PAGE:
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Suffolk has both significant commercial and social animal activity which is of substantial value to the economy and welfare of the county and its population. This can increase the risk and the impact of some animal diseases above the national norm. The risk of an outbreak of an exotic notifiable animal disease in Suffolk is covered within the Suffolk Community Risk Register.

If you suspect a notifiable animal disease you must report it immediately by calling the Defra Rural Services Helpline on 03000 200 301.

Failure to do so is an offence. For a list of notifiable diseases in animals, go to the collection of guides to notifiable diseases in animals, including what happens if a disease is suspected or confirmed. (external website).

Suffolk County Council’s Trading Standards team are responsible for the enforcement of legislation regarding the Welfare of Animals on farms and whilst they are being transported.

They have a key role to play in the event of an Animal Health Disease Outbreak and have contingency plans in place for dealing with these.

The Suffolk Resilience Forum has a plan for dealing with Animal Diseases (see plan below).


SRF Animal Disease Plan


Avian Influenza (AI) / Bird Flu

If you keep poultry – whether that’s a few birds in your garden or a large commercial flock – you should take steps now to review your biosecurity, register your birds with Animal and Plant Health Agency (APHA), sign up for disease alerts and report any sick birds.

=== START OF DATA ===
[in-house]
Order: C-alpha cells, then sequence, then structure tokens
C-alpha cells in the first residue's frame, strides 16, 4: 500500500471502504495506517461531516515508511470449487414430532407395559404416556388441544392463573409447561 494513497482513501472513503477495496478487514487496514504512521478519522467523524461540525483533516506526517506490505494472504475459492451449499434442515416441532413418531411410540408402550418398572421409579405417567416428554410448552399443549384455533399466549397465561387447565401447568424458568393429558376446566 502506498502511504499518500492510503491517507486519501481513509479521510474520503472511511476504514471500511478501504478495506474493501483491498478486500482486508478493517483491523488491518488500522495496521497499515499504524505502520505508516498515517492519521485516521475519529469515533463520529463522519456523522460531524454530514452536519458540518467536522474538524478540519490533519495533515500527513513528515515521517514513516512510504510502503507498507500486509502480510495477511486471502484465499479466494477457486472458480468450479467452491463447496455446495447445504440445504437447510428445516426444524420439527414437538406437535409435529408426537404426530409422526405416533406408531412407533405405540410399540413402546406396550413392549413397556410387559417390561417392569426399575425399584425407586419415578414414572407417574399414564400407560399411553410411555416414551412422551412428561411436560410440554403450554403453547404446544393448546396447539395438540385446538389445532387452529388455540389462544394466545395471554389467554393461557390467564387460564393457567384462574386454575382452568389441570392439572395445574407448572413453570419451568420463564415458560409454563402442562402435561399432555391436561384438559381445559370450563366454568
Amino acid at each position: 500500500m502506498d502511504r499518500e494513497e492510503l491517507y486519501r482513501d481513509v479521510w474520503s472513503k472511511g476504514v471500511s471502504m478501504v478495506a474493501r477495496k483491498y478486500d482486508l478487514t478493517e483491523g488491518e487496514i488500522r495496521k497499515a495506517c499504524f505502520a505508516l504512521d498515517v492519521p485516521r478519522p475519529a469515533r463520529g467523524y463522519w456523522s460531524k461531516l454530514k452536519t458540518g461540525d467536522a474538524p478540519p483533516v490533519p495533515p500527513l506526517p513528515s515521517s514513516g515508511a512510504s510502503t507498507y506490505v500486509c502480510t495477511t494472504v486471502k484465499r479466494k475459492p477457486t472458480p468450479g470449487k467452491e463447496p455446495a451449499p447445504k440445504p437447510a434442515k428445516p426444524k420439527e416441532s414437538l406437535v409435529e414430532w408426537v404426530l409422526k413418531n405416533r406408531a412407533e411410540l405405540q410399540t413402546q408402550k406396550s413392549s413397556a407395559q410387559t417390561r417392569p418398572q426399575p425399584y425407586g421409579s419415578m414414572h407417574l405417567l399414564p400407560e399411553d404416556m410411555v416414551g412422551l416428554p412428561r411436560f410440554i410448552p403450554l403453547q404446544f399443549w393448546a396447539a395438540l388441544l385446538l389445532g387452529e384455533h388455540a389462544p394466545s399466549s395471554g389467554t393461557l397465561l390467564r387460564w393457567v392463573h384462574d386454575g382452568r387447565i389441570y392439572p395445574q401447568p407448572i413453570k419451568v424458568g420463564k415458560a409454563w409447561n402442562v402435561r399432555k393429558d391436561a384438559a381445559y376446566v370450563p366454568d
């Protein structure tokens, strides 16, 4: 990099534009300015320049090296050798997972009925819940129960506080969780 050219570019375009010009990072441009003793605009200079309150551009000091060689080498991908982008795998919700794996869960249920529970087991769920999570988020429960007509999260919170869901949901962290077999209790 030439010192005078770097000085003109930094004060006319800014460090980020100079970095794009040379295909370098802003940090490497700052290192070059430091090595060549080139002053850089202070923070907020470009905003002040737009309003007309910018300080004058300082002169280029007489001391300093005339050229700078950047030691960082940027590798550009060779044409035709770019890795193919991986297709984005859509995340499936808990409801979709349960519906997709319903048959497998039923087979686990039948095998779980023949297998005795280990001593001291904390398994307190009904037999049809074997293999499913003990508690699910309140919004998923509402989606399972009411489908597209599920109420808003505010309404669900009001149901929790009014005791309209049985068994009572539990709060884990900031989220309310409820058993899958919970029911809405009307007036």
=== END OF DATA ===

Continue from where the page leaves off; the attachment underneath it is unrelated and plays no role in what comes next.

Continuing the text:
Full guidance available here

For further information on current AI outbreaks, visit the APHA interactive map

The Suffolk Resilience Forum Animal Disease plan covers the response to an avian flu outbreak.

free range, healthy brown and white organic chickens on a green meadow. Selective sharpness. Several chickens out of focus in the background. Atmospheric light, evening light

Reporting dead wild birds

You should call the Defra helpline (03459 33 55 77) if you find:

  • One or more dead bird of prey or owl
  • Three or more dead gulls or wild waterfowl (swans, geese and ducks)
  • Five or more dead birds of any species

Do not touch or pick up any dead or visibly sick birds that you find.

For further information please visit Avian influenza (bird flu) – GOV.UK (


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